Profanity Filter Option


#41

So, some words form perspecitve of developer here:

We decided to choose a more modern english, because we want that people understand the dialogues, and not only native english speakers, but also non native english speakers. Not every country will get his own translation.
And we want to have some impact with our language on the player, he should feel into the game, and if we use an old uncommon historic language here, the connection would be lost, and the player would not feel this kind of immersion, he would feel more like a kind of guest in the game.

Historic correct would be old czech, old german and hungarian, and you would not find enough good voiceactors to do this job. So the language is a compromise here.

But… I ask myself, if someone get thown out of the immersive game by strong language, is beeping it out really more immersive? :confused:


#42

@ThomasAagaard Perhaps you could show me in a quote of mine where I said that my reasons have to do with the things you are saying. Take a look at the second half of comment #24 and comment #31. How are your questions addressing those concerns of mine?

@Earl_Thorn Thank you for the info. Quite impressive for a tech demo!

@SirWarriant Thank you for the quote. I had read that earlier. Suffice it to say that I don’t agree with that quote. As I mentioned earlier I don’t think it would take that much effort and there is a precedence of other studios being able to make it a priority and still deliver an uncompromised vision. I consider it more likely that this just isn’t a priority to many developers and so it gets overlooked, hence why I thought it worthwhile to give the idea some traction.
Within this thread at least yes, it would seem that more people agree with you. But what I meant was if my assumptions are accurate and this option could be implemented without compromising any of the other features, what reason is there to prevent it?

@DrFusselpulli Thank you for the developer’s insight. For some it might be less immersive, for some it might not be. Obviously whether the dialogue was merely silent at that moment vs a foghorn blaring would make a big difference :smile:


#43

I agree with your observations, but I wouldn’t request a filter; I would request better dialogue, that isn’t cursing for the sake of cursing.


#44

Some good discussion here. One question that hasn’t been addressed is why request a profanity filter if you’re happy with the violence. One possible response would be along these lines, “the violence isn’t real, it’s a virtual depiction of a killing but not a real killing. Whereas the swearing is, well, swearing.” This seems like a distinctive enough difference to me to warrant the option of a profanity filter, but not the filtering violence.


#45

from a simply logistical standpoint, it’s completely nonsensical request. you want them to spent a bunch of additional man hours recreating new dialog or putting in bleeps and black bars like they do on the show cops because you can’t handle some pee pee and poopie language? this is some next level insanity. imagine the supervisor telling his worker why they are spending a month working on bleeping out words in the dialog like this is a game for 5 year olds meanwhile the guys at the next table are programming some more blood, gore, sex and violence into the game. it’s so fucking stupid.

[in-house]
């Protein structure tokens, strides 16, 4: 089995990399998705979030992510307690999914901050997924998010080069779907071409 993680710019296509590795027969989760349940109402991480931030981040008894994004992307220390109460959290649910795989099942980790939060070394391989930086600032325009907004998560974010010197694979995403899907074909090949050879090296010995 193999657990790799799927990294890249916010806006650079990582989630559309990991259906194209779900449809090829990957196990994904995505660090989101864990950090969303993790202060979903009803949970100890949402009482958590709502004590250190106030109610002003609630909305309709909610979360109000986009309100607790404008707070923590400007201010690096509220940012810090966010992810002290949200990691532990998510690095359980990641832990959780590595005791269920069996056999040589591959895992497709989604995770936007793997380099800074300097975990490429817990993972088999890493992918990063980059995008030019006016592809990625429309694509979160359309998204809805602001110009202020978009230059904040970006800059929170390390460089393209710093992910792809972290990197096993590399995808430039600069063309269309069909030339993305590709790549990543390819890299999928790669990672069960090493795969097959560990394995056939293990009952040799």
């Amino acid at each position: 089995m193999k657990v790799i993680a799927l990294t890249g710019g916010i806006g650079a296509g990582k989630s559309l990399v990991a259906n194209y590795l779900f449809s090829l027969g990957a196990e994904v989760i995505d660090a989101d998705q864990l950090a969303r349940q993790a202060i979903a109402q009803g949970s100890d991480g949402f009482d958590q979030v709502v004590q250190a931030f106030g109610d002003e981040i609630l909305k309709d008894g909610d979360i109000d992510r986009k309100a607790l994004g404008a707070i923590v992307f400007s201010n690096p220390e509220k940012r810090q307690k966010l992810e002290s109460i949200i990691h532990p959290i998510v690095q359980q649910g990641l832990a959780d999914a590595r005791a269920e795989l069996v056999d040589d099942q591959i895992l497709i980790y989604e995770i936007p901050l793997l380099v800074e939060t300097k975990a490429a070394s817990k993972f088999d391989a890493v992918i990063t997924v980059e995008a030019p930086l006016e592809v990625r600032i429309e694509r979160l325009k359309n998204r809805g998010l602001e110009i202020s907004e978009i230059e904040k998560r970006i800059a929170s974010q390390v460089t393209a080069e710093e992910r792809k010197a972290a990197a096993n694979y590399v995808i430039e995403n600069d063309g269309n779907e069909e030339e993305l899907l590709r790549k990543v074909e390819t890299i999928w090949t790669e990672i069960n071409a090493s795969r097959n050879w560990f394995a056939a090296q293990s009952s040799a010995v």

#46

I think we probably have a different view of maturity. I like what the creators of banner saga 3 have to say, “Banner Saga 3 is a mature story for adults, which means forming relationships and making tough decisions; not sex, violence and swearing.” I’m not saying they should get rid of the violence, or that they should make the game appropriate for 5 year olds. I think the problem is more in terms of gratuity. Either way, the game looks great, and I can’t imagine removing the majority of bad language in the dialogue would take that long. The filter could simply remove voice acting and delete profanity from the subtitles. That’s as easy as turning of dialogue and using the word replacement tool in Microsoft office.


#47

I think forming relationships and making tough decisions is part of every good story for children, don’t understand why it should be consider adult.
Sex, violence and swearing may be inappropriate for children, but are part of life, so when you are making game for adults there is no reason to leave it out. If you have problem with, certain not so nice aspect of life, you should stick to children stories.


#48

I see what you’re saying. But, I don’t think there is any reason why a mature game ‘should’ have swearing etc. at least in a gratuitous way. The vast majority of classic stories for adults don’t have recourse to swear unnecessarily, take for example, say, Lord of the Rings, Dickens or Tom Clancy. None contain unneccessary swearing and yet none of them would be considered children’s stories or children’s authors, except for perhaps LOTR, and that’s debatable. Also, given that some adult players come from cultures where swearing is frowned upon, I would have thought that to be good enough reason to provide the option of a profanity filter, especially if it would broaden your player base.


#49

Game is 18+ that should end this stupid topic.

If you can’t stand a few bad word, you should not be playing a game that include warfare, plundering and other acts of violence.

Also your comparison with LoTR and Tom Clancy make zero sense. None of them are trying to create a realistic historical setting.
(If TC had tried that, his books would have included plenty of profanity)